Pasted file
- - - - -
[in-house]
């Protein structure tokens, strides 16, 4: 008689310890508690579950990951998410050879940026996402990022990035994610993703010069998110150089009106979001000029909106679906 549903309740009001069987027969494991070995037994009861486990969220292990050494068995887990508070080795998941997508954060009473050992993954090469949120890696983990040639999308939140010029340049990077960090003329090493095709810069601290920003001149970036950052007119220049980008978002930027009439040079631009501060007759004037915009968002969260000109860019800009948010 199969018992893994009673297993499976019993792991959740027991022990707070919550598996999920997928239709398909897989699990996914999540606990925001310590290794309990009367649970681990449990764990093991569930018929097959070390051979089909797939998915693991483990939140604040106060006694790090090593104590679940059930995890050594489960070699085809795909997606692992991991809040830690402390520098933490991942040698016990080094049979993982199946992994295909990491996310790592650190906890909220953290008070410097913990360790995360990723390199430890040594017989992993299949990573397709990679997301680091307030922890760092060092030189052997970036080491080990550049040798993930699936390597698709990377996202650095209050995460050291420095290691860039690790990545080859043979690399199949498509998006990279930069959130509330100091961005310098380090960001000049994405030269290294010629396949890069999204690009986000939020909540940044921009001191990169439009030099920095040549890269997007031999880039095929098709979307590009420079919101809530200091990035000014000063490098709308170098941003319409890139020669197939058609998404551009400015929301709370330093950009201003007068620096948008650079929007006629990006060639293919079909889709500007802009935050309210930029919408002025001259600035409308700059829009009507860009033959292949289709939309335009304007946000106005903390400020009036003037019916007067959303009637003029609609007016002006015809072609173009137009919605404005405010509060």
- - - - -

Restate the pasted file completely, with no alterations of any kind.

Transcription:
[in-house]
């Protein structure tokens, strides 16, 4: 008689310890508690579950990951998410050879940026996402990022990035994610993703010069998110150089009106979001000029909106679906 549903309740009001069987027969494991070995037994009861486990969220292990050494068995887990508070080795998941997508954060009473050992993954090469949120890696983990040639999308939140010029340049990077960090003329090493095709810069601290920003001149970036950052007119220049980008978002930027009439040079631009501060007759004037915009968002969260000109860019800009948010 199969018992893994009673297993499976019993792991959740027991022990707070919550598996999920997928239709398909897989699990996914999540606990925001310590290794309990009367649970681990449990764990093991569930018929097959070390051979089909797939998915693991483990939140604040106060006694790090090593104590679940059930995890050594489960070699085809795909997606692992991991809040830690402390520098933490991942040698016990080094049979993982199946992994295909990491996310790592650190906890909220953290008070410097913990360790995360990723390199430890040594017989992993299949990573397709990679997301680091307030922890760092060092030189052997970036080491080990550049040798993930699936390597698709990377996202650095209050995460050291420095290691860039690790990545080859043979690399199949498509998006990279930069959130509330100091961005310098380090960001000049994405030269290294010629396949890069999204690009986000939020909540940044921009001191990169439009030099920095040549890269997007031999880039095929098709979307590009420079919101809530200091990035000014000063490098709308170098941003319409890139020669197939058609998404551009400015929301709370330093950009201003007068620096948008650079929007006629990006060639293919079909889709500007802009935050309210930029919408002025001259600035409308700059829009009507860009033959292949289709939309335009304007946000106005903390400020009036003037019916007067959303009637003029609609007016002006015809072609173009137009919605404005405010509060």